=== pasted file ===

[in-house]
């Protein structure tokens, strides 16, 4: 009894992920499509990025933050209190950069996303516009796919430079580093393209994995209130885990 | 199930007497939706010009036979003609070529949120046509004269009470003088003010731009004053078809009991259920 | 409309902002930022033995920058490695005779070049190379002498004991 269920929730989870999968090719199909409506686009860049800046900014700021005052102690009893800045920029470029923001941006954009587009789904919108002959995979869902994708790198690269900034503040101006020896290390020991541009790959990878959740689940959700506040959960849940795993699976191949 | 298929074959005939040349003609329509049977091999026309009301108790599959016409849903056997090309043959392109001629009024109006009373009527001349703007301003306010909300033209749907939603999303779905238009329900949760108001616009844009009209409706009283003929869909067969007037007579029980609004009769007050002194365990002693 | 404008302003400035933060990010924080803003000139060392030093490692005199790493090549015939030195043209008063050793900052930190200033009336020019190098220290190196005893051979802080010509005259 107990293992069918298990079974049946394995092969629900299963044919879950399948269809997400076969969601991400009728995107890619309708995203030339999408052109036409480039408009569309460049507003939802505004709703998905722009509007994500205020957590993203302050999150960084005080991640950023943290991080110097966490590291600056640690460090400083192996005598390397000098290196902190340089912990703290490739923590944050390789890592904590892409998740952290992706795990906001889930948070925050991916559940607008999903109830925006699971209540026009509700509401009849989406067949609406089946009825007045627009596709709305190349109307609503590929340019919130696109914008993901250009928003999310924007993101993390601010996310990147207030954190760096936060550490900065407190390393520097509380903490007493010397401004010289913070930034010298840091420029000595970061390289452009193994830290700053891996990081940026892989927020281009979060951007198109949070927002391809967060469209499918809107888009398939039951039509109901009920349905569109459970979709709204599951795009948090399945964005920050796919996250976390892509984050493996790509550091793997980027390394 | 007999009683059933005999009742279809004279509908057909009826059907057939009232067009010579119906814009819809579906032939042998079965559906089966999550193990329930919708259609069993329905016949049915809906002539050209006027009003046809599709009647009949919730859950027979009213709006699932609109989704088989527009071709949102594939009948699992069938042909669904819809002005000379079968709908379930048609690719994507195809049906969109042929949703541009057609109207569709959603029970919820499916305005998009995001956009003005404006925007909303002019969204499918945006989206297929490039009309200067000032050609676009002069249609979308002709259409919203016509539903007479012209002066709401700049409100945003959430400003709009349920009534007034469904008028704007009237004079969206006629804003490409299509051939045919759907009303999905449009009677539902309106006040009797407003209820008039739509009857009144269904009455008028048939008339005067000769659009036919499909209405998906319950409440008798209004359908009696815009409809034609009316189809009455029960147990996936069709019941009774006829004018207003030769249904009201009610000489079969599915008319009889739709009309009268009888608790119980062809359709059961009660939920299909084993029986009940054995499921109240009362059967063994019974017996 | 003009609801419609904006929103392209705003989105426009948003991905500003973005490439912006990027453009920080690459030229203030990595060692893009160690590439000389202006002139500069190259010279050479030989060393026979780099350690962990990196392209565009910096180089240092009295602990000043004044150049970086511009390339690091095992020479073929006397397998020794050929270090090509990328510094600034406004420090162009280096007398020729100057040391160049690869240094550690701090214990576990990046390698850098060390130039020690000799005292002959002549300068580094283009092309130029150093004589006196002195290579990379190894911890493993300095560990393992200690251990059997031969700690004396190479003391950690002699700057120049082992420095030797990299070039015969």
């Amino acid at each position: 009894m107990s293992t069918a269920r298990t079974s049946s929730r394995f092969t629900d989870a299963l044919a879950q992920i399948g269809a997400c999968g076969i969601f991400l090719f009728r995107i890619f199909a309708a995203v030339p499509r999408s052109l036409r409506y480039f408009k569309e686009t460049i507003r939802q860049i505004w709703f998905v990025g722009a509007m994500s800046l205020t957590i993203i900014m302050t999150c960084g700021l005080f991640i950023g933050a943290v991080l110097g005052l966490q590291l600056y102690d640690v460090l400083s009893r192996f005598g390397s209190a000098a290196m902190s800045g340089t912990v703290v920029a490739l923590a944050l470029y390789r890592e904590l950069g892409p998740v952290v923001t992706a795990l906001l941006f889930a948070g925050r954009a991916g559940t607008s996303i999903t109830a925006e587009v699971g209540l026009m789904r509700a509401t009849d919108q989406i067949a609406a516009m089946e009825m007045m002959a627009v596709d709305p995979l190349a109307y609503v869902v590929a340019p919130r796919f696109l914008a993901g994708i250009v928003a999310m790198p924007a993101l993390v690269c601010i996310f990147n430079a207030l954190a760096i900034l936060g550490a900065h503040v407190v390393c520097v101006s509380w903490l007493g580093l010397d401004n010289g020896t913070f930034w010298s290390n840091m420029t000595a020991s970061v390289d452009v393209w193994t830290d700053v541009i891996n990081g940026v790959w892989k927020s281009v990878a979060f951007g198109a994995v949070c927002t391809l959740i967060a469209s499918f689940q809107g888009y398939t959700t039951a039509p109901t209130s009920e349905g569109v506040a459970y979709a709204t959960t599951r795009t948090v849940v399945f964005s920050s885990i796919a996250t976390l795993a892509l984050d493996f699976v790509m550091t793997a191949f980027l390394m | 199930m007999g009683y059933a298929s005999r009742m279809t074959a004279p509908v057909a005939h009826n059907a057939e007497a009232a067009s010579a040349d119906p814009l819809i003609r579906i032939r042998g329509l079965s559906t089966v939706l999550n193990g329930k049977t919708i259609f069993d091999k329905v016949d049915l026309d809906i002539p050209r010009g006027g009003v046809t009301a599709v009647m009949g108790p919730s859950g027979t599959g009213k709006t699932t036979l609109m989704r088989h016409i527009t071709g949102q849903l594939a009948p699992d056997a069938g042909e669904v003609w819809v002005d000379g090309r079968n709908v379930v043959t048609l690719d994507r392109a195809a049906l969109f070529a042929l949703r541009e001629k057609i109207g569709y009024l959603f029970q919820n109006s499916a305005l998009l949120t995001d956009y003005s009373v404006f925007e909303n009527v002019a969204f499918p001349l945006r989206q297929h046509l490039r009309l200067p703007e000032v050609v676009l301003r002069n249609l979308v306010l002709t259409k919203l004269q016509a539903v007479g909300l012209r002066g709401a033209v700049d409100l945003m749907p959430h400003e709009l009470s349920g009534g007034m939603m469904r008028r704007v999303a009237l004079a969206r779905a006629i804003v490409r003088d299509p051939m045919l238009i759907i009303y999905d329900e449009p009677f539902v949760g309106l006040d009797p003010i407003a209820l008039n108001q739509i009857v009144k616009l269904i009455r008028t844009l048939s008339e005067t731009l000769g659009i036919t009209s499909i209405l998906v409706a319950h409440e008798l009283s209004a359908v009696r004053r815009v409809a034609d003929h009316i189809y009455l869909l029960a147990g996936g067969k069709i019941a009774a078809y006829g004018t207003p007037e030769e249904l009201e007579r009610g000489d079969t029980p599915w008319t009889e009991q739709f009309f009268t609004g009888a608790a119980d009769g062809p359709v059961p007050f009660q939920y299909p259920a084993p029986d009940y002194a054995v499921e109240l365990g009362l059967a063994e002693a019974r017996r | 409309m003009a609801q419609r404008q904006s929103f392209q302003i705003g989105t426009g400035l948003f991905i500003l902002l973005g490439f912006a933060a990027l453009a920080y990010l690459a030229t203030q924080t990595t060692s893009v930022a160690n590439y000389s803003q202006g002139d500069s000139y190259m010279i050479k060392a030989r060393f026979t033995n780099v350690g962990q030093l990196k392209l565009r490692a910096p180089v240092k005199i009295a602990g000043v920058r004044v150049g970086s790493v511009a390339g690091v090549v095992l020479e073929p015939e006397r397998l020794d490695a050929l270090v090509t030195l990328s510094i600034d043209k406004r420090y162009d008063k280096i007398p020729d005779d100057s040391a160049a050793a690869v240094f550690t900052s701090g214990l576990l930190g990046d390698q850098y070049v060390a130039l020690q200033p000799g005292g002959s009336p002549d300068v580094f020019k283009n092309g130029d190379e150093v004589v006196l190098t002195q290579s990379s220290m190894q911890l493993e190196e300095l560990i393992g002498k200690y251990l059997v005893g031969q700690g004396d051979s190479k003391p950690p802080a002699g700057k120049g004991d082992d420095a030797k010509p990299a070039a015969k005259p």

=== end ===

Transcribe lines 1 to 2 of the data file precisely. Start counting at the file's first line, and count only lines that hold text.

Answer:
[in-house]
């Protein structure tokens, strides 16, 4: 009894992920499509990025933050209190950069996303516009796919430079580093393209994995209130885990 | 199930007497939706010009036979003609070529949120046509004269009470003088003010731009004053078809009991259920 | 409309902002930022033995920058490695005779070049190379002498004991 269920929730989870999968090719199909409506686009860049800046900014700021005052102690009893800045920029470029923001941006954009587009789904919108002959995979869902994708790198690269900034503040101006020896290390020991541009790959990878959740689940959700506040959960849940795993699976191949 | 298929074959005939040349003609329509049977091999026309009301108790599959016409849903056997090309043959392109001629009024109006009373009527001349703007301003306010909300033209749907939603999303779905238009329900949760108001616009844009009209409706009283003929869909067969007037007579029980609004009769007050002194365990002693 | 404008302003400035933060990010924080803003000139060392030093490692005199790493090549015939030195043209008063050793900052930190200033009336020019190098220290190196005893051979802080010509005259 107990293992069918298990079974049946394995092969629900299963044919879950399948269809997400076969969601991400009728995107890619309708995203030339999408052109036409480039408009569309460049507003939802505004709703998905722009509007994500205020957590993203302050999150960084005080991640950023943290991080110097966490590291600056640690460090400083192996005598390397000098290196902190340089912990703290490739923590944050390789890592904590892409998740952290992706795990906001889930948070925050991916559940607008999903109830925006699971209540026009509700509401009849989406067949609406089946009825007045627009596709709305190349109307609503590929340019919130696109914008993901250009928003999310924007993101993390601010996310990147207030954190760096936060550490900065407190390393520097509380903490007493010397401004010289913070930034010298840091420029000595970061390289452009193994830290700053891996990081940026892989927020281009979060951007198109949070927002391809967060469209499918809107888009398939039951039509109901009920349905569109459970979709709204599951795009948090399945964005920050796919996250976390892509984050493996790509550091793997980027390394 | 007999009683059933005999009742279809004279509908057909009826059907057939009232067009010579119906814009819809579906032939042998079965559906089966999550193990329930919708259609069993329905016949049915809906002539050209006027009003046809599709009647009949919730859950027979009213709006699932609109989704088989527009071709949102594939009948699992069938042909669904819809002005000379079968709908379930048609690719994507195809049906969109042929949703541009057609109207569709959603029970919820499916305005998009995001956009003005404006925007909303002019969204499918945006989206297929490039009309200067000032050609676009002069249609979308002709259409919203016509539903007479012209002066709401700049409100945003959430400003709009349920009534007034469904008028704007009237004079969206006629804003490409299509051939045919759907009303999905449009009677539902309106006040009797407003209820008039739509009857009144269904009455008028048939008339005067000769659009036919499909209405998906319950409440008798209004359908009696815009409809034609009316189809009455029960147990996936069709019941009774006829004018207003030769249904009201009610000489079969599915008319009889739709009309009268009888608790119980062809359709059961009660939920299909084993029986009940054995499921109240009362059967063994019974017996 | 003009609801419609904006929103392209705003989105426009948003991905500003973005490439912006990027453009920080690459030229203030990595060692893009160690590439000389202006002139500069190259010279050479030989060393026979780099350690962990990196392209565009910096180089240092009295602990000043004044150049970086511009390339690091095992020479073929006397397998020794050929270090090509990328510094600034406004420090162009280096007398020729100057040391160049690869240094550690701090214990576990990046390698850098060390130039020690000799005292002959002549300068580094283009092309130029150093004589006196002195290579990379190894911890493993300095560990393992200690251990059997031969700690004396190479003391950690002699700057120049082992420095030797990299070039015969």